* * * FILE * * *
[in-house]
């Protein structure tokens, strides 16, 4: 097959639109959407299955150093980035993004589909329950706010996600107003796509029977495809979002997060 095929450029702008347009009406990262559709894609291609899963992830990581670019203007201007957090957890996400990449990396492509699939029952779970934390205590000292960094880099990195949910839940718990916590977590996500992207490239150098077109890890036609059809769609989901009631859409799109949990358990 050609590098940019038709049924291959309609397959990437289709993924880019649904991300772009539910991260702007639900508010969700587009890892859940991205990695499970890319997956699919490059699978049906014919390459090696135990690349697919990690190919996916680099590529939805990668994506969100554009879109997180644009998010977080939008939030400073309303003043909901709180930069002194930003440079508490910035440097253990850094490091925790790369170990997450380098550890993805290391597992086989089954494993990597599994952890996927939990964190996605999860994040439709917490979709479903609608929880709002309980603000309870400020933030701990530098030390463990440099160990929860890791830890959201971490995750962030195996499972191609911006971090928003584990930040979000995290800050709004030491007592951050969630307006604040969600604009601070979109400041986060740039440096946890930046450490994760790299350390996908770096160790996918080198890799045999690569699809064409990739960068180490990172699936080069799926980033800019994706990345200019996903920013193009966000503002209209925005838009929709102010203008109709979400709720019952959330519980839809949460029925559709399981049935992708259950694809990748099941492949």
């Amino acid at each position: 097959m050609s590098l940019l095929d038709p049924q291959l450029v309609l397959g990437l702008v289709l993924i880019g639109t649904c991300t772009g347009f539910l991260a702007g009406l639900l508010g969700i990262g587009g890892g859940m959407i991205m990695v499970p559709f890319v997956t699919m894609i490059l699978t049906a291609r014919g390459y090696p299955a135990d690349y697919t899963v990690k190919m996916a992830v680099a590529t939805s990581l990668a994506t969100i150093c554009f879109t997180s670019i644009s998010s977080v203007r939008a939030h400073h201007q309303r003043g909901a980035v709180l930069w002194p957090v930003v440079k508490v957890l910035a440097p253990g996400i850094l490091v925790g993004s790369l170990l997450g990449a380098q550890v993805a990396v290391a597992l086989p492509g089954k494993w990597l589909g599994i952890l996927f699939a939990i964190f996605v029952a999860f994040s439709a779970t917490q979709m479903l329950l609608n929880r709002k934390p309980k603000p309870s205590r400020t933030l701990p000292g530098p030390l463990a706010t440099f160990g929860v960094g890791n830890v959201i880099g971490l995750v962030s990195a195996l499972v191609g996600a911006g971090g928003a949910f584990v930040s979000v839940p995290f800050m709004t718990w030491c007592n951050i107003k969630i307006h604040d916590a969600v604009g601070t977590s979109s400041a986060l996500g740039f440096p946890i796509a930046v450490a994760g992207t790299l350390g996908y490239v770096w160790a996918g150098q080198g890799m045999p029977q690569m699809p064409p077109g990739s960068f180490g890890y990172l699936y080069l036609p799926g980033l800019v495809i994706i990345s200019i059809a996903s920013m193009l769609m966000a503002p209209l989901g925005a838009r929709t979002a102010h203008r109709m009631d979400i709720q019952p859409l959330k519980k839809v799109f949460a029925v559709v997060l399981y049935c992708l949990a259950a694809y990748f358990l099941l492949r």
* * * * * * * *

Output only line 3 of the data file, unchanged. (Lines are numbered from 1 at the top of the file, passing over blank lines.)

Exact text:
């Amino acid at each position: 097959m050609s590098l940019l095929d038709p049924q291959l450029v309609l397959g990437l702008v289709l993924i880019g639109t649904c991300t772009g347009f539910l991260a702007g009406l639900l508010g969700i990262g587009g890892g859940m959407i991205m990695v499970p559709f890319v997956t699919m894609i490059l699978t049906a291609r014919g390459y090696p299955a135990d690349y697919t899963v990690k190919m996916a992830v680099a590529t939805s990581l990668a994506t969100i150093c554009f879109t997180s670019i644009s998010s977080v203007r939008a939030h400073h201007q309303r003043g909901a980035v709180l930069w002194p957090v930003v440079k508490v957890l910035a440097p253990g996400i850094l490091v925790g993004s790369l170990l997450g990449a380098q550890v993805a990396v290391a597992l086989p492509g089954k494993w990597l589909g599994i952890l996927f699939a939990i964190f996605v029952a999860f994040s439709a779970t917490q979709m479903l329950l609608n929880r709002k934390p309980k603000p309870s205590r400020t933030l701990p000292g530098p030390l463990a706010t440099f160990g929860v960094g890791n830890v959201i880099g971490l995750v962030s990195a195996l499972v191609g996600a911006g971090g928003a949910f584990v930040s979000v839940p995290f800050m709004t718990w030491c007592n951050i107003k969630i307006h604040d916590a969600v604009g601070t977590s979109s400041a986060l996500g740039f440096p946890i796509a930046v450490a994760g992207t790299l350390g996908y490239v770096w160790a996918g150098q080198g890799m045999p029977q690569m699809p064409p077109g990739s960068f180490g890890y990172l699936y080069l036609p799926g980033l800019v495809i994706i990345s200019i059809a996903s920013m193009l769609m966000a503002p209209l989901g925005a838009r929709t979002a102010h203008r109709m009631d979400i709720q019952p859409l959330k519980k839809v799109f949460a029925v559709v997060l399981y049935c992708l949990a259950a694809y990748f358990l099941l492949r």